Can someone shed some light into this? Surely I'm doing SOMETHING wrong...

    And no, I wasn't the one who bought it, it was a christmas present a couple years ago..
    a dynamic mic in close proximity will seem to add gain and placement is very important. i suggest you use a ribbon or dark condensor a few feet out from the amp. listening to the amp in the room, you're hearing the amp and room. a little distance and mic with a wider frequency response will capture that sound.

    how!

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    Play with your mic placements. Don't worry, alot of people start out with this problem. Playing around with the thing will help you more than anything.

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    A few years ago I played with mic'ing a guitar/amp combo and got a little frustrated with it. I started using two mics, one about 2 feet from the amp and the other somewhere else in the room. After playing with it a bit, I found a great sound I was happy with. Then again, I like the 'ambient" sounds from my instruments. Mic placement is probably the most important thing, well, maybe except for the clean record/playback heads and good tape. Put the mic in front of the amp, next to the amp, hell put in the next room just for grins and see what you come out with. Once you get that equation out of the way, then you can start changing up mics for brighter sound, better response, etc.

    If all else fails and you find you can't take it anymore, send the 414 my way.

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    Quality

    I have the same 414mkii and the first purchase I made was a Aphex 107 micpreamp. You can boost the micpream signal onto the Tascam and get a strong signal without any background noiise or hiss.(Noisereduction is ON for the Tascsam)..secondly, I found out that you MUST have the correct BASF cassette tape for the Tascam to record the signal without distortion. If you are getting good clean guitar amp recordings, and poor high gain gritty recordings...then the highgain signal must be distorted somewhere along its path. Figure it out with the Tascam, or A/B it with a friend's digital studio equipment before you toss it. Good Luck.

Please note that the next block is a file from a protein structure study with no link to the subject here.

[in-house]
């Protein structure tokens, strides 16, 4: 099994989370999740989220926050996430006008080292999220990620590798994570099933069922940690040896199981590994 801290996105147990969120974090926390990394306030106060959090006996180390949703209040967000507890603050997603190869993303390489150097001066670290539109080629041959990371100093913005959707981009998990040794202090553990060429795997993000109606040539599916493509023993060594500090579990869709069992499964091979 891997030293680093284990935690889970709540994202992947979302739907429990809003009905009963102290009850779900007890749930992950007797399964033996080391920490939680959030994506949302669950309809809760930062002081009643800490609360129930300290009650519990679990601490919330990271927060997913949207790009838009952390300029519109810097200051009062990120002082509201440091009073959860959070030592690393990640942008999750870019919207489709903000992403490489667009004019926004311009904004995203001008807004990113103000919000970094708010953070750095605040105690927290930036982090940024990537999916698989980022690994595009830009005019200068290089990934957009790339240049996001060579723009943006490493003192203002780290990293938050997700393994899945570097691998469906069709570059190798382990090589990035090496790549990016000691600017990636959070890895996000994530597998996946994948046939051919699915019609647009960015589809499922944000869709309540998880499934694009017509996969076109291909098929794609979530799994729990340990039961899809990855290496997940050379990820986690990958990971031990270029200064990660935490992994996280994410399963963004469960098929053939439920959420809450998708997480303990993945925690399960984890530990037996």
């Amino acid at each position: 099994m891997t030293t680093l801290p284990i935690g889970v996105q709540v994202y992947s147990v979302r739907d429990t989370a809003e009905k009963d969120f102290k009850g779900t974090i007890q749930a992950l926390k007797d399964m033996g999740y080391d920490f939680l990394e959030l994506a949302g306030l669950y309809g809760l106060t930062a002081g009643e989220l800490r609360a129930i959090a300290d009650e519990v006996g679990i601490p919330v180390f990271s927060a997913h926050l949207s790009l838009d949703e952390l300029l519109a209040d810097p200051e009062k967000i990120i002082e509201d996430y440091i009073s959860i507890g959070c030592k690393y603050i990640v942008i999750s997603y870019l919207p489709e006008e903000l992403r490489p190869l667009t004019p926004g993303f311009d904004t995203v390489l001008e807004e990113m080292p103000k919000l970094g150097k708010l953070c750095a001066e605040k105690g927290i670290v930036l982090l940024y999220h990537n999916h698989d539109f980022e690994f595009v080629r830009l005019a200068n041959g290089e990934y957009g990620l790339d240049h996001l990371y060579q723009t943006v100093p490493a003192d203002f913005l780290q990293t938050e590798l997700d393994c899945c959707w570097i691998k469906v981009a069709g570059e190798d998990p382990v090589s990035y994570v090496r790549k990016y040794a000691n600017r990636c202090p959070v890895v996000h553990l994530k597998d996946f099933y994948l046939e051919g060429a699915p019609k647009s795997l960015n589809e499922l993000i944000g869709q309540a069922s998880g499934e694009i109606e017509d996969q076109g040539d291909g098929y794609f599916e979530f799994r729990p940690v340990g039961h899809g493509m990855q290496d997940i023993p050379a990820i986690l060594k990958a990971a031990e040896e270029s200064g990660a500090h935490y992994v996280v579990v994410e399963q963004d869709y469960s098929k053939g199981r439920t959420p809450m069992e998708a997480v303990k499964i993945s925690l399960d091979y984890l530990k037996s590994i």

7. #7
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    Thanks for all the responses. I've recently been happy using the 414 as a pre-amp before inputting it into my sound card on here and using a very basic program to record. It sounds best when the bars max out at the 0db spot, but so far all I've tried to record are clean tones...I'm sort of scared to push my luck with the thing I've moved the e609 back some and I'm happier with how it's sounding with that.

    I've never considered cleaning the deck..I guess I figure I shouldn't have had to at this point with the minimal recording that's been done on the thing..